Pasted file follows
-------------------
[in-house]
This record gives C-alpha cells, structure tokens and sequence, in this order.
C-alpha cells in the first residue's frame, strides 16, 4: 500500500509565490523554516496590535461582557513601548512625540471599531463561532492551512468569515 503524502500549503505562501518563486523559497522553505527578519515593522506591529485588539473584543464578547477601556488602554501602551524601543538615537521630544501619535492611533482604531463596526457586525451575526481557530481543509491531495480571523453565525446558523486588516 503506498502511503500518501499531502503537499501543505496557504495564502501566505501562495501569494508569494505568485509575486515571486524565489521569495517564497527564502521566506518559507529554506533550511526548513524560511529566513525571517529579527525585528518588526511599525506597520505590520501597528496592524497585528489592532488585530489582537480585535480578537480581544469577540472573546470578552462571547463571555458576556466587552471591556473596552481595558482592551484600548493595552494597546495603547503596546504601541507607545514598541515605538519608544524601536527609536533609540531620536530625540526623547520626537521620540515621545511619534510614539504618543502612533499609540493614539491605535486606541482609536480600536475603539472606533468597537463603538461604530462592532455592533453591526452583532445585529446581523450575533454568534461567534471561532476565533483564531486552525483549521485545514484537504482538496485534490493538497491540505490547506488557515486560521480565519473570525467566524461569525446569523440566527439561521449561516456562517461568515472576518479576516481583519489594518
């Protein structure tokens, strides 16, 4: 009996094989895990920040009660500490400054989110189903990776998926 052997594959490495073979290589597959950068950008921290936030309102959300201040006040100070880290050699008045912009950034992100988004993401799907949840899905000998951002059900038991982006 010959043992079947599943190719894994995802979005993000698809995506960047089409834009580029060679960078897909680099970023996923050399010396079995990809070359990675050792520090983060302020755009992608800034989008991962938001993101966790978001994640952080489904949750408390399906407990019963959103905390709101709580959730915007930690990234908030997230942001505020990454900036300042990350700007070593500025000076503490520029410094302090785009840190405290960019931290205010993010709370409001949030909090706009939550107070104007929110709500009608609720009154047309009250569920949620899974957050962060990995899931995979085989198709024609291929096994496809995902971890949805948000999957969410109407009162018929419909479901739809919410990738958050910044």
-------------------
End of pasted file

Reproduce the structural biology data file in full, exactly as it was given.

[in-house]
This record gives C-alpha cells, structure tokens and sequence, in this order.
C-alpha cells in the first residue's frame, strides 16, 4: 500500500509565490523554516496590535461582557513601548512625540471599531463561532492551512468569515 503524502500549503505562501518563486523559497522553505527578519515593522506591529485588539473584543464578547477601556488602554501602551524601543538615537521630544501619535492611533482604531463596526457586525451575526481557530481543509491531495480571523453565525446558523486588516 503506498502511503500518501499531502503537499501543505496557504495564502501566505501562495501569494508569494505568485509575486515571486524565489521569495517564497527564502521566506518559507529554506533550511526548513524560511529566513525571517529579527525585528518588526511599525506597520505590520501597528496592524497585528489592532488585530489582537480585535480578537480581544469577540472573546470578552462571547463571555458576556466587552471591556473596552481595558482592551484600548493595552494597546495603547503596546504601541507607545514598541515605538519608544524601536527609536533609540531620536530625540526623547520626537521620540515621545511619534510614539504618543502612533499609540493614539491605535486606541482609536480600536475603539472606533468597537463603538461604530462592532455592533453591526452583532445585529446581523450575533454568534461567534471561532476565533483564531486552525483549521485545514484537504482538496485534490493538497491540505490547506488557515486560521480565519473570525467566524461569525446569523440566527439561521449561516456562517461568515472576518479576516481583519489594518
């Protein structure tokens, strides 16, 4: 009996094989895990920040009660500490400054989110189903990776998926 052997594959490495073979290589597959950068950008921290936030309102959300201040006040100070880290050699008045912009950034992100988004993401799907949840899905000998951002059900038991982006 010959043992079947599943190719894994995802979005993000698809995506960047089409834009580029060679960078897909680099970023996923050399010396079995990809070359990675050792520090983060302020755009992608800034989008991962938001993101966790978001994640952080489904949750408390399906407990019963959103905390709101709580959730915007930690990234908030997230942001505020990454900036300042990350700007070593500025000076503490520029410094302090785009840190405290960019931290205010993010709370409001949030909090706009939550107070104007929110709500009608609720009154047309009250569920949620899974957050962060990995899931995979085989198709024609291929096994496809995902971890949805948000999957969410109407009162018929419909479901739809919410990738958050910044």